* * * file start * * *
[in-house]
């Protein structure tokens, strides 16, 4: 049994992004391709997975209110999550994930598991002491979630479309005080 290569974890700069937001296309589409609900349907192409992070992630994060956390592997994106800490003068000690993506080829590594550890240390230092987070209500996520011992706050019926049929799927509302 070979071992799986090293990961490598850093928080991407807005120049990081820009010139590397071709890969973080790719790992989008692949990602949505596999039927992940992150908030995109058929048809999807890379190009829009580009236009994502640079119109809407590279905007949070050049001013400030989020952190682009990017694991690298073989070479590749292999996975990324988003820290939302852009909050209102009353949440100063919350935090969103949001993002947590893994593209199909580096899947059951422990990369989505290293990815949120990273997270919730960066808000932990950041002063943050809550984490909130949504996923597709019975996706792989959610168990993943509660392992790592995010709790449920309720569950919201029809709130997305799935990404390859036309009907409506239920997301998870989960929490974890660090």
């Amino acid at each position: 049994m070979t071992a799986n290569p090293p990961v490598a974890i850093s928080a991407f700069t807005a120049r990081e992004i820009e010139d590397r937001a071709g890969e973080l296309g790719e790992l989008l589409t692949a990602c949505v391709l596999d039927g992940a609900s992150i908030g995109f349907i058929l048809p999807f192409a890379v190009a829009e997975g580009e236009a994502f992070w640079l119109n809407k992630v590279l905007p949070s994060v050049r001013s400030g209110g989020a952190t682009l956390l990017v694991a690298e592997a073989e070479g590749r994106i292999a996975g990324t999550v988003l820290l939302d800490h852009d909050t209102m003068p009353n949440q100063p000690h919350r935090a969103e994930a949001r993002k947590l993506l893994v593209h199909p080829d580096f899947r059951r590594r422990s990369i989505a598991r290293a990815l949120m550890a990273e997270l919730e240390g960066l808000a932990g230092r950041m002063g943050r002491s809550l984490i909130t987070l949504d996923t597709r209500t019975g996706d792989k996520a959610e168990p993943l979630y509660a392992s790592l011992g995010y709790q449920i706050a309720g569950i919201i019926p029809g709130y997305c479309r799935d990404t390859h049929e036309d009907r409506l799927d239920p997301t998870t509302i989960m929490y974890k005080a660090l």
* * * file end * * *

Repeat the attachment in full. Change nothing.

[in-house]
């Protein structure tokens, strides 16, 4: 049994992004391709997975209110999550994930598991002491979630479309005080 290569974890700069937001296309589409609900349907192409992070992630994060956390592997994106800490003068000690993506080829590594550890240390230092987070209500996520011992706050019926049929799927509302 070979071992799986090293990961490598850093928080991407807005120049990081820009010139590397071709890969973080790719790992989008692949990602949505596999039927992940992150908030995109058929048809999807890379190009829009580009236009994502640079119109809407590279905007949070050049001013400030989020952190682009990017694991690298073989070479590749292999996975990324988003820290939302852009909050209102009353949440100063919350935090969103949001993002947590893994593209199909580096899947059951422990990369989505290293990815949120990273997270919730960066808000932990950041002063943050809550984490909130949504996923597709019975996706792989959610168990993943509660392992790592995010709790449920309720569950919201029809709130997305799935990404390859036309009907409506239920997301998870989960929490974890660090």
């Amino acid at each position: 049994m070979t071992a799986n290569p090293p990961v490598a974890i850093s928080a991407f700069t807005a120049r990081e992004i820009e010139d590397r937001a071709g890969e973080l296309g790719e790992l989008l589409t692949a990602c949505v391709l596999d039927g992940a609900s992150i908030g995109f349907i058929l048809p999807f192409a890379v190009a829009e997975g580009e236009a994502f992070w640079l119109n809407k992630v590279l905007p949070s994060v050049r001013s400030g209110g989020a952190t682009l956390l990017v694991a690298e592997a073989e070479g590749r994106i292999a996975g990324t999550v988003l820290l939302d800490h852009d909050t209102m003068p009353n949440q100063p000690h919350r935090a969103e994930a949001r993002k947590l993506l893994v593209h199909p080829d580096f899947r059951r590594r422990s990369i989505a598991r290293a990815l949120m550890a990273e997270l919730e240390g960066l808000a932990g230092r950041m002063g943050r002491s809550l984490i909130t987070l949504d996923t597709r209500t019975g996706d792989k996520a959610e168990p993943l979630y509660a392992s790592l011992g995010y709790q449920i706050a309720g569950i919201i019926p029809g709130y997305c479309r799935d990404t390859h049929e036309d009907r409506l799927d239920p997301t998870t509302i989960m929490y974890k005080a660090l």